Zara, an HR professional, on becoming a mother had to take two years off from work. This year she was getting ready to get back to work after having selected a good day care centre for her little girl. The pandemic hit and the day care centre was no longer an option. She was suddenly faced with a new set of challenges – work, and full-time baby care at the same time.
Surekha, an IT professional and a mother of 2 had a support infrastructure in place for the children and the smooth running of her home. The Pandemic hit and she was happy that she would now have an option of working from home. But as much as she relished being closer to her family, she found herself working in simultaneous double shifts – managing work and her home.
Vishal, Nishant, Gaurav, present at home as equal partners and parents, while also fulfilling their professional accountabilities. Had worked out a system with their spouses where one would pitch in more at home when the other had an intensive period at work. The Pandemic hit, they went through the challenge of having the kids at home all the time, having to balance home and work at the same time. No time boundaries.
Anirudh, Vikrant and Himanshu, high achievers, highly focused on the profession, the reason for which they were “not able” to focus on the home front. The pandemic hit, work from home was the only way to work. They then felt the frustration of working amidst the routine of the children, keeping them gainfully engaged and home chores. Hesitatingly had to involve themselves with the hitherto, “not my job” areas.
The fact also is that the Pandemic has had a higher toll on women. In terms of having to give up their careers since that is the socially expected norm. In terms of their having to take on more home responsibility along with their work, since some spouses thought it was not “their job” to also partner at the home front.
And let us not forget that globally, 70 percent of frontline health workers and first responders are women, facing the direct brunt of the pandemic despite a salary disparity.
Clearly, the pandemic has had an unprecedented impact on the lives of people, mostly undesirable impact.
But if we look closely, within these stories we may find an opportunity to authentically bring to life gender inclusion, which hitherto has at best got a lot of noise space and tick in the box focus for most organisations.
We can hope that the pandemic has built in one gender, a greater appreciation for the challenges that their spouses and colleagues face as a way of life, with or without the pandemic.
We can now dare to hope that even men who thought that women had it easy – because of some minor allowances like maternity leave or not having to do tough sales territories etc. – would also have had a change of view.
We can also hope therefore that the gender inclusion policies will be authentically focused and willingly accepted by all.
The question therefore is whether organisations will now move these realisations to an institutional policy level?
If there was ever a time that these would be acceptable to most stakeholders, it is now.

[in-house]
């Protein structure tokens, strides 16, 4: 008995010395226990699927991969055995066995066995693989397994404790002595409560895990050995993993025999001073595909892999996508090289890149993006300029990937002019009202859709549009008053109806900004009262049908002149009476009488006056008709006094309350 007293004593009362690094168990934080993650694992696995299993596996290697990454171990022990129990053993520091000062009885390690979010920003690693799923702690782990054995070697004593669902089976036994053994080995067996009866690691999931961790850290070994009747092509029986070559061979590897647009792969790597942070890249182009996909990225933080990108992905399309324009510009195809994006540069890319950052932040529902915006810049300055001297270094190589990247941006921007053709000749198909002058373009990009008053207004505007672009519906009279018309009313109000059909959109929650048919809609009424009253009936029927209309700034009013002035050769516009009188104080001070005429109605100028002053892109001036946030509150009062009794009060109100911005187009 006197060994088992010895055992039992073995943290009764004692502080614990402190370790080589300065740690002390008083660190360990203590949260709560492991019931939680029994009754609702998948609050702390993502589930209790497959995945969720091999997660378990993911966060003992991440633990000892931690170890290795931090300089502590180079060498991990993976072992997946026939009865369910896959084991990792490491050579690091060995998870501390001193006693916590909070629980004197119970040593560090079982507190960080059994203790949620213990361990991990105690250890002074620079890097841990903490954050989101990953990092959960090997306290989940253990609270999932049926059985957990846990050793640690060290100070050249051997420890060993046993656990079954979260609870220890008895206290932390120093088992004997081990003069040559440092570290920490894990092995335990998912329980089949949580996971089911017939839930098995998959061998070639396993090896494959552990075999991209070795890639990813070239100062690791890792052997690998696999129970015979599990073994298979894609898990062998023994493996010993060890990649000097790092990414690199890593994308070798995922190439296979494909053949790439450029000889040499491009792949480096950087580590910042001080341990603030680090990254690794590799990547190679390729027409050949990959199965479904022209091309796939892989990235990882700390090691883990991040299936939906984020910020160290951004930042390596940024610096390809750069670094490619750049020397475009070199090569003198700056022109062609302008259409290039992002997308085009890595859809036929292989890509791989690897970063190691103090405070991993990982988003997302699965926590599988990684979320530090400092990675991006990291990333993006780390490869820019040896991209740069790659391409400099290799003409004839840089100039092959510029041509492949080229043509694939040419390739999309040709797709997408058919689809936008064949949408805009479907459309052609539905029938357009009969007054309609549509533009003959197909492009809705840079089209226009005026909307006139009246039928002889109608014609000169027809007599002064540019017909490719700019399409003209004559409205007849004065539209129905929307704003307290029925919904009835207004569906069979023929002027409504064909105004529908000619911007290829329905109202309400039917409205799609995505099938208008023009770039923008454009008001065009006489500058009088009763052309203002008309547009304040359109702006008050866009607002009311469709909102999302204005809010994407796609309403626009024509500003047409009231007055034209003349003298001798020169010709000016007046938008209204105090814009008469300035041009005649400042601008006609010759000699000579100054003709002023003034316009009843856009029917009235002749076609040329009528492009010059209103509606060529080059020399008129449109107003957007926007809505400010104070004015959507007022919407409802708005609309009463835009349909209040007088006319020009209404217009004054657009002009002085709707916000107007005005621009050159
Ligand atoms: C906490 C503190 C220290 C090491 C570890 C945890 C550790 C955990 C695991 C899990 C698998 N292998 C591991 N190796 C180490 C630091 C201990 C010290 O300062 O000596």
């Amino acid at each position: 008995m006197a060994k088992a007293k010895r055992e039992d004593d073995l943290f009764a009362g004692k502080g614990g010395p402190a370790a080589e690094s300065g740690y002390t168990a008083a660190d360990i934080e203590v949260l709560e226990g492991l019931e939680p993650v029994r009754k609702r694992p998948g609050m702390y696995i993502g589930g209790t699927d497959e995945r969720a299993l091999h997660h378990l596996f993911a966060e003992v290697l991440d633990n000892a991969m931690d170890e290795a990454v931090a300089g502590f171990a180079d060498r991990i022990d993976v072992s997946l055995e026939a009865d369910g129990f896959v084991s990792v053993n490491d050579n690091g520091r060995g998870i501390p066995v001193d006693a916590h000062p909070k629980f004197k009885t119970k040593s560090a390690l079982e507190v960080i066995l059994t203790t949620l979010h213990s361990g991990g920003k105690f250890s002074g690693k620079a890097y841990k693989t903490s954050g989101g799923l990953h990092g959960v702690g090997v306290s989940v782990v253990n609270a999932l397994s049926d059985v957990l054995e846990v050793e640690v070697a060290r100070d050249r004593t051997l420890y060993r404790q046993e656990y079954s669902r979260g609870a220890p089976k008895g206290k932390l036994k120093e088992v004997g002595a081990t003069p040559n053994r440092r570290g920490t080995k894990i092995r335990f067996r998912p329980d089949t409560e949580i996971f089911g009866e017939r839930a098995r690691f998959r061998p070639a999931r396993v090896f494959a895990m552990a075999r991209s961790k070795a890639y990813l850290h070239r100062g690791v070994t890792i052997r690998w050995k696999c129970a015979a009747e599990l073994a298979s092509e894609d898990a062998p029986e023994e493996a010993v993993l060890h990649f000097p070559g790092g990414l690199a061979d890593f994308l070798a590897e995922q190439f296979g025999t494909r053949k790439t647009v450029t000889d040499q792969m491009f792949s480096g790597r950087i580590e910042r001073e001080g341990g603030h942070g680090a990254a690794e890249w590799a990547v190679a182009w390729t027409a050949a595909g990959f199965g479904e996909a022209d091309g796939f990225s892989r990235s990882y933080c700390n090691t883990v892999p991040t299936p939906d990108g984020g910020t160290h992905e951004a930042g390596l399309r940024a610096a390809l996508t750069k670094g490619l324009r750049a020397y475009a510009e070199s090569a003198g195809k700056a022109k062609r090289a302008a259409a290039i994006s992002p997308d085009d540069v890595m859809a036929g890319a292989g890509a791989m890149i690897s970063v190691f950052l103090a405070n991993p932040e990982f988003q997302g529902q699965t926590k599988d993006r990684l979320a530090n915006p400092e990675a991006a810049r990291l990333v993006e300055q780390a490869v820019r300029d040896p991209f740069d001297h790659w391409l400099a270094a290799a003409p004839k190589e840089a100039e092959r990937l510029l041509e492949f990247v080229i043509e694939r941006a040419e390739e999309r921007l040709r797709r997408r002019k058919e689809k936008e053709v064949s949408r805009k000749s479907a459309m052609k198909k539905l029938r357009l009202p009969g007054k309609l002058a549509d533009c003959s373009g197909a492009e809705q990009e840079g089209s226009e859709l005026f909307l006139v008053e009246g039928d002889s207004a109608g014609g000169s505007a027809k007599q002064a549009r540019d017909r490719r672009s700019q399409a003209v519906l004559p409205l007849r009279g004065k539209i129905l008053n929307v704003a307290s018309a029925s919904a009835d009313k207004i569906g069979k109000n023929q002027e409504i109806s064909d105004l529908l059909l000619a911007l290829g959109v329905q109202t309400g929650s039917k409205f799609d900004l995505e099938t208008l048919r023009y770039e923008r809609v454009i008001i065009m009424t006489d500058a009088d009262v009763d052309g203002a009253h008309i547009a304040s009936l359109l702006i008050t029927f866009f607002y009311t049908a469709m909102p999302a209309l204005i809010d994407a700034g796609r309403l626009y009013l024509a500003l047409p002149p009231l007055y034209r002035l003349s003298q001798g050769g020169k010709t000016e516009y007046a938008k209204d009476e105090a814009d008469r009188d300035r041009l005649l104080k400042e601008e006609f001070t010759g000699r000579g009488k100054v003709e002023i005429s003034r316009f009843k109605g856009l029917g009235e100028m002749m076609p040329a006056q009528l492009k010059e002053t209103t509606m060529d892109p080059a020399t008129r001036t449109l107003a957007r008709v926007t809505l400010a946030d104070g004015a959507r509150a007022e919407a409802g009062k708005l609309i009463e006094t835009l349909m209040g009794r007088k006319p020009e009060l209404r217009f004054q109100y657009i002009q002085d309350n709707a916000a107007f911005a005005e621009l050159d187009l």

In fact, genuine inclusion efforts would contribute to building hope and a positive wave in organisations, which are grappling with the immense negative impact of the Pandemic.
Organisations need to focus with a of urgency and learn to be more hopeful about circumstances. Can an optimistic bent of mind help individuals take the charge back and become more resilient themselves and more compassionate about the struggles of their spouses and colleagues?
Hope & optimism can be powerful tools that allow us to see possibilities even in the darkest of hours. The ultimate factor in determining a successful outcome is where we focus our efforts. Looking towards possibilities can shift our thoughts in seeing our abilities and talents as malleable traits that can improve with effort and thus change our conditions, argues Dan Tomasulo, an American psychologist in his book Learned Hopefulness.
Imagine the multiplier impact if that hope and optimism can be built for the women workforce.
Inclusion does not mean special policies for women (which have always had the danger of the boomerang “quota” reaction from men).
Inclusion means having similar and equitable work policies and compensation for men and women. All other things being equal, men and women should have a level playing field with the same expectations and compensations. Eg, Flexible working policies which are the same for both men and women, parenting policies which are the same for men and women, growth opportunities that are purely merit based and not because men “do not get to have career breaks” and women “must take career breaks”.
As the world continues to explore solutions to manage disruption outside, we, at InspireOne, are encouraging leaders to look inwards and seek opportunities that the Pandemic has provided to build hope and resilience through leadership behaviours and people policies. Building on our decades of work in designing journeys for self-exploration and development and working with men and women leaders across industries, we have anchored our solutions in hope, optimism, and resilience.